The Oakland A’s have absolutely played well in the first two games of their series against the Twins, and they certainly deserve to be ahead two games to none. But there’s also no question that the Twins have helped the A’s out by uncharacteristically making mistakes and just not playing good baseball.
In game one, there were a lot of little mistakes. There was some bad discipline at the plate, some bad baserunning, some bad fielding and a bad managerial decision on a pitching change. In game two, there was one really, really big mistake.
As everybody reading this probably already knows, the Twins had just tied the game in the bottom of the sixth when Mark Kotsay came to the plate with one on and two out in the top of the seventh. He proceeded to hit a soft line drive, and five-time Gold Glove centerfielder Torii Hunter proceeded to play that soft liner into a two-run, inside-the-park home run.
Almost everybody is talking about Hunter’s decision to dive for the ball, which allowed the ball to go all the way to the wall when his dive came up short.
However, the problem appeared to come much earlier than that. First, Hunter appeared to get a bad break on the ball, which cost him any realistic chance of making the catch.
At that point, Hunter should have taken a more side-to-side angle at the ball and played it on a hop, keeping the runners at first and third with two outs, which would have been a very manageable situation. Instead, he decided to take an angle at the ball coming in toward home plate in an attempt to catch it. Once he did that, he was in trouble. Even if he had stayed on his feet, the angle he had taken likely would have prevented him from fielding the ball and Jason Kendall, at least, would still have scored.
Another overlooked part of the situation is Kendall’s contribution. Kendall came to the plate with a runner on first and one out, and he hit a ground ball to shortstop Jason Bartlett. If he gets doubled up, as many runners would have, Kotsay never hits his “home run.” Instead he just beat the relay throw for a second time in the game, and Kotsay did come up and the game was essentially over after that.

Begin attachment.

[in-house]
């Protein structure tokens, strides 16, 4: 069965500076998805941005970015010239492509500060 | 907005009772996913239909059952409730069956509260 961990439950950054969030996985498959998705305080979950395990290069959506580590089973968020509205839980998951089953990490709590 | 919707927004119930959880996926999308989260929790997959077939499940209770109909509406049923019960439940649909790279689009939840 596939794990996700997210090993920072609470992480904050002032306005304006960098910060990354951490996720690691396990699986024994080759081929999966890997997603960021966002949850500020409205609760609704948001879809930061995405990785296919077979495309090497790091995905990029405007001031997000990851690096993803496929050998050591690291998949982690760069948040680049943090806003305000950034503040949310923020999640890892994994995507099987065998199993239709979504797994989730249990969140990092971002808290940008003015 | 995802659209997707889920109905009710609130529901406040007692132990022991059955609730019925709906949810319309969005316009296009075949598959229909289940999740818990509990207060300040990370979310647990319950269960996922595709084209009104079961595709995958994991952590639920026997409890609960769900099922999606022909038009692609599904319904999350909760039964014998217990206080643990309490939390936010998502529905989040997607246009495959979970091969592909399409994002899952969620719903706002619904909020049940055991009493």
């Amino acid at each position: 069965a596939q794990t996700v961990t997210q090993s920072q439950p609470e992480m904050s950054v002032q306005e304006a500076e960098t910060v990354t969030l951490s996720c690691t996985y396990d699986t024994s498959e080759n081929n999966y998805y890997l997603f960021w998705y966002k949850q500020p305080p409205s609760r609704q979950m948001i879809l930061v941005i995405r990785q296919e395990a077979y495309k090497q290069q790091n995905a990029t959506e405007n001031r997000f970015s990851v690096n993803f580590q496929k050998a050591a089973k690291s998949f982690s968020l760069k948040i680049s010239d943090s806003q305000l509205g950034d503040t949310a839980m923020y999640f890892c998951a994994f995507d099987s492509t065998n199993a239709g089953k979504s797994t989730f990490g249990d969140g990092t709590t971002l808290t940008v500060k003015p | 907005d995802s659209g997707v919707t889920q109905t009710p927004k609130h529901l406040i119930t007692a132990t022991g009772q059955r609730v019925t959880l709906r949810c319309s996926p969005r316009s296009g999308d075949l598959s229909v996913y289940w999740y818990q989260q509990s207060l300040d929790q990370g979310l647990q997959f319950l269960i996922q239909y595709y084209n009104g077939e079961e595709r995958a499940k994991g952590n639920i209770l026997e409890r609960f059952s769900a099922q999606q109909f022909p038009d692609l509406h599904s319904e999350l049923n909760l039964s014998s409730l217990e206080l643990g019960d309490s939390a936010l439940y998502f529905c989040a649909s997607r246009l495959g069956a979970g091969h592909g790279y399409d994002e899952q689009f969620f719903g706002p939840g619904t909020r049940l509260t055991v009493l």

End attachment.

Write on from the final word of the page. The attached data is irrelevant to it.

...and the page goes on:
Wednesday’s game actually had a lot of similarities to Tuesday’s game. As with Johan Santana in game one, Boof Bonser pitched about as well as could reasonably have been expected in game two, allowing two runs in six innings with three strikeouts and one walk.
After a 1-2-3 first inning, Bonser was in and out of trouble in the next four innings, but it only caught up to him once. In the fifth, Nick Swisher and Marco Scutaro led off with back-to-back doubles for Oakland’s first run and Kendall hit a one-out RBI single to make it 2-0.
Just as in game one, the Minnesota hitters were having significant trouble putting any runs on the board. In game one, they were able to get the leadoff hitter on base, but they couldn’t string any hits together.
In game two, they were able to string the hits together, but they all came with two outs. Joe Mauer and Michael Cuddyer hit back-to-back two-out singles in the first, but Justin Morneau flied out to end the threat. Morneau and Hunter hit back-to-back two-out singles in the fourth, but Rondell White grounded out to end the inning. Luis Castillo and Nick Punto had back-to-back infield singles with two outs in the fifth, but Mauer grounded out to waste another opportunity.